Burkholder will continue pole vaulting in college. She will head to Davidson College in North Carolina next season.
Connor Floyd started pole vaulting in the sixth grade, and quickly developed a passion for the event.
"Right off the bat, I knew that I loved it, and I just I had a gut feeling that I knew I'd be good at it, so I just kept working towards it," Floyd said.
Floyd's brother Bennett is a year older than him, and also pole vaulted for Sutherland. The brothers always competed with one another, and pushed each other to improve.
"He did work a lot with Bennett, and they pushed each other pretty hard," said Sutherland track coach Jessica Saner. "You know, that brotherly competition, neither one of them wanted to get beat, and that probably goes to every aspect with those two, they're very competitive. They spent a lot of time together at the track working."
"He's been a part of it ever since I started pole vaulting," Floyd said of his brother, "We were always out there together late at practices. He took a year off junior year to golf, but he went back to track senior year. He's always been there, and he's always wanted to push me and always tells me to do my best."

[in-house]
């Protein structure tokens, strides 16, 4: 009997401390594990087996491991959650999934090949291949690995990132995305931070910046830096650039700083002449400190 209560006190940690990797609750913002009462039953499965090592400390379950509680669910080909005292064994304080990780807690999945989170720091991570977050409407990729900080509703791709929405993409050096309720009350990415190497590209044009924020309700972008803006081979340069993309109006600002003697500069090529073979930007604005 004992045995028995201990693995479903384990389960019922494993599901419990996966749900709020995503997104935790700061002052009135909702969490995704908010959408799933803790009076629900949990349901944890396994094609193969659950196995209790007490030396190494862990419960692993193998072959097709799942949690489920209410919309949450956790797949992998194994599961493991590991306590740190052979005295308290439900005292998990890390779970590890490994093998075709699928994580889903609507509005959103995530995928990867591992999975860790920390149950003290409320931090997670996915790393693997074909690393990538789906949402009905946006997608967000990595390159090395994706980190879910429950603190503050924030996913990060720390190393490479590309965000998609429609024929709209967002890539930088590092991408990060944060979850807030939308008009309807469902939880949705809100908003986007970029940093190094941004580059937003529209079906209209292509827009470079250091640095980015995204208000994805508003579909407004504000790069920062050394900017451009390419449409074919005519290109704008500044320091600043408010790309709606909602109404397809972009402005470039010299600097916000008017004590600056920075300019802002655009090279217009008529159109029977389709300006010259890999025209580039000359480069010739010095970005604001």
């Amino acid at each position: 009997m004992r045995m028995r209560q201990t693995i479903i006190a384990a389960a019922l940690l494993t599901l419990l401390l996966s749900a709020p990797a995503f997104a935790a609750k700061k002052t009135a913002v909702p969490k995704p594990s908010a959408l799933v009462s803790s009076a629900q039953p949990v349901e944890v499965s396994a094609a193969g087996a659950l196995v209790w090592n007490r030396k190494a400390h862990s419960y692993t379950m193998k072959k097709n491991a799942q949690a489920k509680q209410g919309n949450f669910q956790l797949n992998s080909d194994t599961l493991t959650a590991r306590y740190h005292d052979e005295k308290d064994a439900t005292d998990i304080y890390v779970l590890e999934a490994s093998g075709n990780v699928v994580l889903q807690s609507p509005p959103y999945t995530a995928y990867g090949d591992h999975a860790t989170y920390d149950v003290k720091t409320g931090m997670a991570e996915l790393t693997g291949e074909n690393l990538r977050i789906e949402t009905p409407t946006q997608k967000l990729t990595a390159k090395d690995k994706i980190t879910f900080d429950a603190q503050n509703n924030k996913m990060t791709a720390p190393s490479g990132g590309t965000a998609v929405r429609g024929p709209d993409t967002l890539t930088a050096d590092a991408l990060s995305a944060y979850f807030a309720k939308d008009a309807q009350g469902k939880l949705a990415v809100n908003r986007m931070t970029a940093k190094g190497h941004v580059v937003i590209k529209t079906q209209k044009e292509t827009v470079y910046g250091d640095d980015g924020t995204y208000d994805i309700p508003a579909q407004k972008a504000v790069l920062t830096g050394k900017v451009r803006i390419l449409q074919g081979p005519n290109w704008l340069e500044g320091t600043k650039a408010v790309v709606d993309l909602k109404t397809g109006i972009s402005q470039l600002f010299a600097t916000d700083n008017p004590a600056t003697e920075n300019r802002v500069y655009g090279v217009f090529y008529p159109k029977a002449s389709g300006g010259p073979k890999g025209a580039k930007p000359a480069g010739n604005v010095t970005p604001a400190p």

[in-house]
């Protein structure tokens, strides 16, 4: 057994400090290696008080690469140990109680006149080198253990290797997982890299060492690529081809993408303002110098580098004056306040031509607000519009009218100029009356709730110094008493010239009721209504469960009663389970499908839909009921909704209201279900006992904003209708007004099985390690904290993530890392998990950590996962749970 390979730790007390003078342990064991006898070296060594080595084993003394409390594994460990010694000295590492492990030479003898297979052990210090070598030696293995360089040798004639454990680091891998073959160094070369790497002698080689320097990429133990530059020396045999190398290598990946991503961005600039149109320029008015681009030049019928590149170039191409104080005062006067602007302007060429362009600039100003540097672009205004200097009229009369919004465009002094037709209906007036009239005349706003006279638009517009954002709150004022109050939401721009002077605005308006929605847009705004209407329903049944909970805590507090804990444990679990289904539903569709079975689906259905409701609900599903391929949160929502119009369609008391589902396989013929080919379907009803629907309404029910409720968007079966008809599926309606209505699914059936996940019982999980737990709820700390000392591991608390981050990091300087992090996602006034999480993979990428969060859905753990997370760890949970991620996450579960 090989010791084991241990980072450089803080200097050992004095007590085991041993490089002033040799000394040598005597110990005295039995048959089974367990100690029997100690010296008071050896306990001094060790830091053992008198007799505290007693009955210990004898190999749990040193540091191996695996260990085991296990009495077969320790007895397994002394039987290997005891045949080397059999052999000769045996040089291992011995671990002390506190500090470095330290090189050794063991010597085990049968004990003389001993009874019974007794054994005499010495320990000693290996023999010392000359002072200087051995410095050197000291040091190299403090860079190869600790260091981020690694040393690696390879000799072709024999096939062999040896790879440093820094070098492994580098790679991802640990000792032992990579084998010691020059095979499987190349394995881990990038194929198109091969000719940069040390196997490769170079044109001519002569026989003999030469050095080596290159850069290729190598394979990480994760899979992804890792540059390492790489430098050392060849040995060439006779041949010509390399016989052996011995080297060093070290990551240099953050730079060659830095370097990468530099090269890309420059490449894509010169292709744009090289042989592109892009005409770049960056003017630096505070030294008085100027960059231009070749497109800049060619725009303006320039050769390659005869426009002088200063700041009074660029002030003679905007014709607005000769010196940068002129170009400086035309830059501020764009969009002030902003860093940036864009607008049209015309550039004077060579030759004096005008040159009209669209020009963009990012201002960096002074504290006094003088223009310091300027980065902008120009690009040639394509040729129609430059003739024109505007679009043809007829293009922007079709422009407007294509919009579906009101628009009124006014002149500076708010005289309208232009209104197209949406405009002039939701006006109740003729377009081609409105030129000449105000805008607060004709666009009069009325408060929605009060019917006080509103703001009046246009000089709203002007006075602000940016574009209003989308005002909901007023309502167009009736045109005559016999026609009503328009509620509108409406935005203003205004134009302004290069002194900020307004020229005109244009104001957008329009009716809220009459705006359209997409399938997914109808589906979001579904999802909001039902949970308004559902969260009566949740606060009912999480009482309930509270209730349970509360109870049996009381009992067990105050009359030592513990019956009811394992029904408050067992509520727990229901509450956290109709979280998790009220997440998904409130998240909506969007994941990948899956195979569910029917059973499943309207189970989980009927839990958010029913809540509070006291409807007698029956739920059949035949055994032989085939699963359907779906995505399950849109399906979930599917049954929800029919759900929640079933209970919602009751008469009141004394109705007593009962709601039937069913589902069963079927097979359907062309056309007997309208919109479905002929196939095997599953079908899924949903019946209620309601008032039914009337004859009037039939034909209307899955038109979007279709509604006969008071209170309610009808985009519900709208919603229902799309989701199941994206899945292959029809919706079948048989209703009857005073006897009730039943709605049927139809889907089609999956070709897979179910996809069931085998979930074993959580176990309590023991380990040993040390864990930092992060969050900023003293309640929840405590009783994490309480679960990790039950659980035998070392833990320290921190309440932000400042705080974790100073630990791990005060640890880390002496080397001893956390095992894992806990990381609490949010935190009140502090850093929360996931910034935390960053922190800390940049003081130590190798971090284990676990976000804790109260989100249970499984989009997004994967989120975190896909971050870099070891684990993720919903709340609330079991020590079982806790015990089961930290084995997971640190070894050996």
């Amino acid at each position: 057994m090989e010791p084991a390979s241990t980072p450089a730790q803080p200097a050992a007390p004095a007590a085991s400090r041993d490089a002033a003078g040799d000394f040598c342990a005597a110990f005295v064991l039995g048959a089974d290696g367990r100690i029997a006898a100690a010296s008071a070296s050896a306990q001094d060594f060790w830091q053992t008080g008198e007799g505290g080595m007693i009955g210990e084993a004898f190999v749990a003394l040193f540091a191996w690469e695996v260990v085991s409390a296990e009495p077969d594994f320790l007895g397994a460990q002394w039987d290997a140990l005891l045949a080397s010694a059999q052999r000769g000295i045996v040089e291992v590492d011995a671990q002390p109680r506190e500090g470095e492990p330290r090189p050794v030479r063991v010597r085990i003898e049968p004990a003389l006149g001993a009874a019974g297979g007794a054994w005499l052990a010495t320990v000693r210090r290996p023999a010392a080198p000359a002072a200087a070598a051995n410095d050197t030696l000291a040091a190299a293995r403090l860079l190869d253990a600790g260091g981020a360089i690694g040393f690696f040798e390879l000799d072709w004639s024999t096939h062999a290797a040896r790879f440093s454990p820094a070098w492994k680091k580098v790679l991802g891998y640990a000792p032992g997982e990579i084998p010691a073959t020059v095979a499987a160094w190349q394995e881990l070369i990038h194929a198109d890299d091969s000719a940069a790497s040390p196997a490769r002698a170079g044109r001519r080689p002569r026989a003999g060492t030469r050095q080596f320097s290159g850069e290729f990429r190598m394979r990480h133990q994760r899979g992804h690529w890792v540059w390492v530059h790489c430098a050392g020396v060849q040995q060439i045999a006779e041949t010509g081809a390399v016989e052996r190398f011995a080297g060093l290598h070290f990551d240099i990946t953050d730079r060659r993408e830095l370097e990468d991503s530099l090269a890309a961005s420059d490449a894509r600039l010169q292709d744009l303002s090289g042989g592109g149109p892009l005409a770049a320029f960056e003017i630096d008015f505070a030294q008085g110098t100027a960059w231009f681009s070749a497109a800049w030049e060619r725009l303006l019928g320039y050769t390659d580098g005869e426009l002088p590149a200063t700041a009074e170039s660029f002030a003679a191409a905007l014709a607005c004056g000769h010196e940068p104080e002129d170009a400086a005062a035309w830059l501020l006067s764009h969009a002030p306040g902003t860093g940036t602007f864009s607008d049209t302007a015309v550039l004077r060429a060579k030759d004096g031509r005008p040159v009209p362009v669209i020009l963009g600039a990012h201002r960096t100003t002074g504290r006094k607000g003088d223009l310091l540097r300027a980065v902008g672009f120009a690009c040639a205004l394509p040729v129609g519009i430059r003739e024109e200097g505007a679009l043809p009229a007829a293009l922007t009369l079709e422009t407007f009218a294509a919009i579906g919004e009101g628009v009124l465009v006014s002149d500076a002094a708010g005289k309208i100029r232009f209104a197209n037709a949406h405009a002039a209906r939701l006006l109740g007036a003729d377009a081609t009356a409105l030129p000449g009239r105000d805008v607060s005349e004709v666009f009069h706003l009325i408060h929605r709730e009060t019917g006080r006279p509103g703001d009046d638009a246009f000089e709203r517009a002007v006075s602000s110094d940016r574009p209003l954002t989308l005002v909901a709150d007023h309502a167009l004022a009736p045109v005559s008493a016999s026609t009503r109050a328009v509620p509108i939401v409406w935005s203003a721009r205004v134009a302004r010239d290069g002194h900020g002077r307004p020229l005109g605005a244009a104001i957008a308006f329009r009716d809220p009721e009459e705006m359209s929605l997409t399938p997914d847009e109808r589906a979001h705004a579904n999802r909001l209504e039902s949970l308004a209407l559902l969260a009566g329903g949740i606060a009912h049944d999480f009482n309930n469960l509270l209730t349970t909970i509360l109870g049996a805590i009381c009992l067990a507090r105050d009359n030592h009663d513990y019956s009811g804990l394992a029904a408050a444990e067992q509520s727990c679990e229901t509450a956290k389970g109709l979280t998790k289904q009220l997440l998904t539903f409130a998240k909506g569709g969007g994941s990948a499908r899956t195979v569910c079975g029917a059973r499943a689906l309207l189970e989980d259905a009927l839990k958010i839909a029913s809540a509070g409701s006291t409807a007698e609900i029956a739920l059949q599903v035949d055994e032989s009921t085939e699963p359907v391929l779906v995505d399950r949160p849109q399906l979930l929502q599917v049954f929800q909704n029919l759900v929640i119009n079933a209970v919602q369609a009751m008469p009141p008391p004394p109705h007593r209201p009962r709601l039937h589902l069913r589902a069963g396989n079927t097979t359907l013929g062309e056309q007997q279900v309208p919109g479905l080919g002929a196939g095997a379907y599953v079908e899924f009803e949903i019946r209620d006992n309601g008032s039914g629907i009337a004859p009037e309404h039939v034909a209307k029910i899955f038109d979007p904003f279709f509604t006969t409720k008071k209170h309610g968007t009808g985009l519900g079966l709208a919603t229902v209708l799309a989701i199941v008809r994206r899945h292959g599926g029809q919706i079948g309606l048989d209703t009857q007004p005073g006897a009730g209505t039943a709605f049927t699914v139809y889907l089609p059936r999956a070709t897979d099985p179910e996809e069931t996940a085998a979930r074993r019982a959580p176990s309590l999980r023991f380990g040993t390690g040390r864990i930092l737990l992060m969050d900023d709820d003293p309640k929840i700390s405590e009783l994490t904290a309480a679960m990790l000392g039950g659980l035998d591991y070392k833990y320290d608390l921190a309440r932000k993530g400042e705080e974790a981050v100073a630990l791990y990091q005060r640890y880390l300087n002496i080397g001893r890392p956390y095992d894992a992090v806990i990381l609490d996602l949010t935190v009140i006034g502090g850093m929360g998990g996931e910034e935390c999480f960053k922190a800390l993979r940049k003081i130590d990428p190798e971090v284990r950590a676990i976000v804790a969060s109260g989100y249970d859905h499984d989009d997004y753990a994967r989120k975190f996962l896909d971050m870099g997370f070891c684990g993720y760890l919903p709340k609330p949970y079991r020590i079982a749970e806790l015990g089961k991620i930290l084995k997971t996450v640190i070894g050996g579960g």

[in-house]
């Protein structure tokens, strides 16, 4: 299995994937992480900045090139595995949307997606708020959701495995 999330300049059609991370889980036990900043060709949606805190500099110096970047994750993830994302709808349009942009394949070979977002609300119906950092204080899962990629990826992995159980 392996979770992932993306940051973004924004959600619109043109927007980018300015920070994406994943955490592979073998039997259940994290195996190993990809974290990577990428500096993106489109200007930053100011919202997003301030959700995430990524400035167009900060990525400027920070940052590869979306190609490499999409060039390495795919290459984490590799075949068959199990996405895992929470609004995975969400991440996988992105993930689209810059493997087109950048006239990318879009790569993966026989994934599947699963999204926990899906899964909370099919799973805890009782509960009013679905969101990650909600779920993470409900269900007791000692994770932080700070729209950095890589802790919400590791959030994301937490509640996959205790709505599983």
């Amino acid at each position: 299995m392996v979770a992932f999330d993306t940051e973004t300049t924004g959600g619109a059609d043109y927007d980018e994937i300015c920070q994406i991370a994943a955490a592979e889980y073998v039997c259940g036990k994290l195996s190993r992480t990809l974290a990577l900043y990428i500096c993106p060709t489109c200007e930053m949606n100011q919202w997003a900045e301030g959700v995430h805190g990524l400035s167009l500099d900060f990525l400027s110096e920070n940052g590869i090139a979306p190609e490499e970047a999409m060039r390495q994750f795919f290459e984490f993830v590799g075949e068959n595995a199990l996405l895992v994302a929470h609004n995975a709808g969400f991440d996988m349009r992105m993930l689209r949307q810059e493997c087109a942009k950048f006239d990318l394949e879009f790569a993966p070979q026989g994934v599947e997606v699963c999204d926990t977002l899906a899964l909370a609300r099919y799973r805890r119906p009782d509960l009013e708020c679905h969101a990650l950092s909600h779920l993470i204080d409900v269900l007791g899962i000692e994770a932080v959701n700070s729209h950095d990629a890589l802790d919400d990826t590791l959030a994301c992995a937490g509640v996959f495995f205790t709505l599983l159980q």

As a freshman in high school, Floyd vaulted over 13 and a half feet, and knew he had a chance to be a good pole vaulter.
As a sophomore, Floyd qualified for the State meet, and finished tied for second with a vault of 14' 4", losing to only senior teammate, Garrett Elfeldt. As a junior, Floyd returned to State, and won gold, vaulting 14' 2". Winning gold did not come as a surprise to Saner, because of how much work he puts in.
"Those pole vaulters are a different breed. They spent a lot of time practicing after everyone else went home, a lot of times until dark. He's always put in a lot of time, and has a lot of dedication to every athletic sport that he's in," Saner said
Floyd's senior football season was cut short due to a knee injury, but he spent time rehabbing, and going to physical therapy, and was cleared to resume track activities Mar. 13, and was hoping to be back fully competing by the end of the season. Unfortunately, the NSAA cancelled the spring season on Apr. 2.
"Once everything got canceled, it was kind of heartbreaking, because I was working so hard in physical therapy to get back to where I was, it was tough, and just to have it taken away, it was kind of heartbreaking," Floyd said.
When his senior track season was taken from him, after his senior football season was cut short due to an injury, Floyd made the decision that he wanted to continue his athletic career in college.
"The mindset that I had was I still had track, and I would get to do that before everything's over, but after that got taken away just out of nowhere. It was kind of like, I don't think I'm ready to let sports go yet, and I just made this decision that I wanted to continue my sports career at the collegiate level," Floyd said.
Floyd committed to run track and play football at Doane University next season.